Written by Bill Fredell
The liftbridge was completed in 1931 allowing traffic to move between Stillwater and Wisconsin. It has worked well in its eighty-five years of service. One of only a few remaining liftbridges in Minnesota, it has become the symbol of Stillwater and a welcome sight of the St. Croix Valley. The liftbridge is on the National Register of Historical Places (1989) and its cost of $460,174 was split between Minnesota and Wisconsin. Today, it carries 18,000 vehicles per day.
Before the liftbridge was built, a wooden bridge was built by the city of Stillwater in 1875. This first bridge went through changes in structure during its many years of service. Built of wood, it featured a pontoon section that swung out of the way to allow boats and timber to be moved up and down the river.
There were problems that required rebuilding during its time of service. There was a collapse due to a the weight and cadence of a cattle herd, then there was a fire on September 15, 1904 causing very serious structural problems as well as injuries and loss of life.
According to the information on one of the bridge photos in the John Runk Collection:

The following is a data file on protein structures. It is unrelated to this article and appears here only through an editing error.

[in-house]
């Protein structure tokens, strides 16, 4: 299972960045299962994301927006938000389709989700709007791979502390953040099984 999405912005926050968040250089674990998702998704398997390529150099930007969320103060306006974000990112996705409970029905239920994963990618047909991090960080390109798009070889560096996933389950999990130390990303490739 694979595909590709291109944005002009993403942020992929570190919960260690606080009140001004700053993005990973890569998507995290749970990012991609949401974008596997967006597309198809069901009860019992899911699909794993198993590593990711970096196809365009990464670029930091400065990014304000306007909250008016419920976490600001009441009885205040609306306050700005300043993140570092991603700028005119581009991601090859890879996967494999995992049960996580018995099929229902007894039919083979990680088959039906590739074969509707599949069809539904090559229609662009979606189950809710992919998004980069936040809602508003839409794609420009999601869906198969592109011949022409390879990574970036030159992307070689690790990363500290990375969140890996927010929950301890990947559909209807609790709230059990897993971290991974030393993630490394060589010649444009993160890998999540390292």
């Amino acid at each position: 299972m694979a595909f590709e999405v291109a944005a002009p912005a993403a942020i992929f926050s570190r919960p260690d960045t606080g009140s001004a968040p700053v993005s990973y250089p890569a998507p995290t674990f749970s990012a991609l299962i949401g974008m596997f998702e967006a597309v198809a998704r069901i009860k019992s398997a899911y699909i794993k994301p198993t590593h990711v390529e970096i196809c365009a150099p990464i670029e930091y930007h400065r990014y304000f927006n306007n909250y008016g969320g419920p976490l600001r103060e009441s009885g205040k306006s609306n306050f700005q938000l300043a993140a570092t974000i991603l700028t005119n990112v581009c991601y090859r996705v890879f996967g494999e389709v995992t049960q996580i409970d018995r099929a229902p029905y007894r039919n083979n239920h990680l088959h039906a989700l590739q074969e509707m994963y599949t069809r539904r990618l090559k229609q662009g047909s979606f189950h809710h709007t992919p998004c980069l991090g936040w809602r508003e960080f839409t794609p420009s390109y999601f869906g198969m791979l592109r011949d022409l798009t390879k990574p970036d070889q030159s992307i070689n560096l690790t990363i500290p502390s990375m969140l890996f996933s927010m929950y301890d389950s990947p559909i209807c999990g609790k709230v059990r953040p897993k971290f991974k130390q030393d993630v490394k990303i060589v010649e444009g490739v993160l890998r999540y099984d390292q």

“View of the burning and collapse of the historic wooden bridge over the St Croix River at Stillwater, Minnesota, September 1904, 3:10 P.M. of that day, the East end of the bridge span was discovered to be on fire. The fire department responded quickly. During the fire fighting, the hose cart ventured out on to the burning span. Suddenly the span collapsed, carrying horses, hose cart, and sightseers into the lake.
Rudolph Boo, George McGrath, and Edward McPheters were killed. James McGann, fire chief, pinioned under a huge timber could be removed only by sawing and chopping away the timber. He escaped with bruises and a badly injured leg. Others injured were Ray French, Herman Wojahn and Joseph DeCurtins.”
“Origin of the fire was unknown, but there was a suspicion that one of the tug boats passing under the span may have emitted sparks eventually set fire to the structure. The bridge tender, John Clarey, made frantic attempts to keep the crowd off of the bridge, but they crowded on to the structure in large numbers. Fortunately, school had not been dismissed for the day, so no children were on the bridge, otherwise the loss of life would have been even greater.”
The liftbridge is to be replaced in the fall of 2017, with a new structure approximately 1.5 miles downstream from the present bridge location. The new bridge is an “extradosed” design and the cost is $580-646 million dollars.
In the future, the liftbridge will carry only pedestrian and bicycle traffic across the St. Croix River. It will remain as a historical monument to Stillwater and visitors and residents will still enjoy the occasional opening and closing of the lift span. The new bridge in the distance will keep transient traffic to a minimum, allowing Stillwater to become a destination, travel and history center for visitors to Minnesota.